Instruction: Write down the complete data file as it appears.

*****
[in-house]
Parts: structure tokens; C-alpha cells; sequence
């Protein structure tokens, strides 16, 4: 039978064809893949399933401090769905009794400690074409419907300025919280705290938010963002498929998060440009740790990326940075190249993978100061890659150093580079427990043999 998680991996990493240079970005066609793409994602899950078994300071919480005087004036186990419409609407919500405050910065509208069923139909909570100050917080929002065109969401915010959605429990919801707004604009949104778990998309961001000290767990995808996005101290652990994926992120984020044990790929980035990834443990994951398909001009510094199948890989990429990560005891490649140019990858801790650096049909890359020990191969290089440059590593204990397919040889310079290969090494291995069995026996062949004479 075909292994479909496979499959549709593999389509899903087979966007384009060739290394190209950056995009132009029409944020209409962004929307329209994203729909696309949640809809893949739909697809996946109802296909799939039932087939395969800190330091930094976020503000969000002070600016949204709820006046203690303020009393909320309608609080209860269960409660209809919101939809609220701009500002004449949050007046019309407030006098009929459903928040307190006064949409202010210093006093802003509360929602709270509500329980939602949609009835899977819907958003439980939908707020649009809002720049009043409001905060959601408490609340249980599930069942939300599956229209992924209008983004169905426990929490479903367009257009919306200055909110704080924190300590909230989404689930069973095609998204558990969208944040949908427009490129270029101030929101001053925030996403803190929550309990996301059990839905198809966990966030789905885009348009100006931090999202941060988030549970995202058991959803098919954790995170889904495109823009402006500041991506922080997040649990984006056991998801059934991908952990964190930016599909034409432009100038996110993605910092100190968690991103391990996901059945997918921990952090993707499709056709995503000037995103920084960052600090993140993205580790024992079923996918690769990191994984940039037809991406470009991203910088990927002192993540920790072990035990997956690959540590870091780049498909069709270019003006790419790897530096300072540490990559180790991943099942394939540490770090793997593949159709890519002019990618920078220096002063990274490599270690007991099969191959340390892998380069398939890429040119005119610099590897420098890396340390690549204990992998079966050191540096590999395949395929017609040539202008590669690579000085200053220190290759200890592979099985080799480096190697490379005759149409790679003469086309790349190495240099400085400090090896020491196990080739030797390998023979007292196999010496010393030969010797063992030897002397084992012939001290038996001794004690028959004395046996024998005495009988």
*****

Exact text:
[in-house]
Parts: structure tokens; C-alpha cells; sequence
């Protein structure tokens, strides 16, 4: 039978064809893949399933401090769905009794400690074409419907300025919280705290938010963002498929998060440009740790990326940075190249993978100061890659150093580079427990043999 998680991996990493240079970005066609793409994602899950078994300071919480005087004036186990419409609407919500405050910065509208069923139909909570100050917080929002065109969401915010959605429990919801707004604009949104778990998309961001000290767990995808996005101290652990994926992120984020044990790929980035990834443990994951398909001009510094199948890989990429990560005891490649140019990858801790650096049909890359020990191969290089440059590593204990397919040889310079290969090494291995069995026996062949004479 075909292994479909496979499959549709593999389509899903087979966007384009060739290394190209950056995009132009029409944020209409962004929307329209994203729909696309949640809809893949739909697809996946109802296909799939039932087939395969800190330091930094976020503000969000002070600016949204709820006046203690303020009393909320309608609080209860269960409660209809919101939809609220701009500002004449949050007046019309407030006098009929459903928040307190006064949409202010210093006093802003509360929602709270509500329980939602949609009835899977819907958003439980939908707020649009809002720049009043409001905060959601408490609340249980599930069942939300599956229209992924209008983004169905426990929490479903367009257009919306200055909110704080924190300590909230989404689930069973095609998204558990969208944040949908427009490129270029101030929101001053925030996403803190929550309990996301059990839905198809966990966030789905885009348009100006931090999202941060988030549970995202058991959803098919954790995170889904495109823009402006500041991506922080997040649990984006056991998801059934991908952990964190930016599909034409432009100038996110993605910092100190968690991103391990996901059945997918921990952090993707499709056709995503000037995103920084960052600090993140993205580790024992079923996918690769990191994984940039037809991406470009991203910088990927002192993540920790072990035990997956690959540590870091780049498909069709270019003006790419790897530096300072540490990559180790991943099942394939540490770090793997593949159709890519002019990618920078220096002063990274490599270690007991099969191959340390892998380069398939890429040119005119610099590897420098890396340390690549204990992998079966050191540096590999395949395929017609040539202008590669690579000085200053220190290759200890592979099985080799480096190697490379005759149409790679003469086309790349190495240099400085400090090896020491196990080739030797390998023979007292196999010496010393030969010797063992030897002397084992012939001290038996001794004690028959004395046996024998005495009988």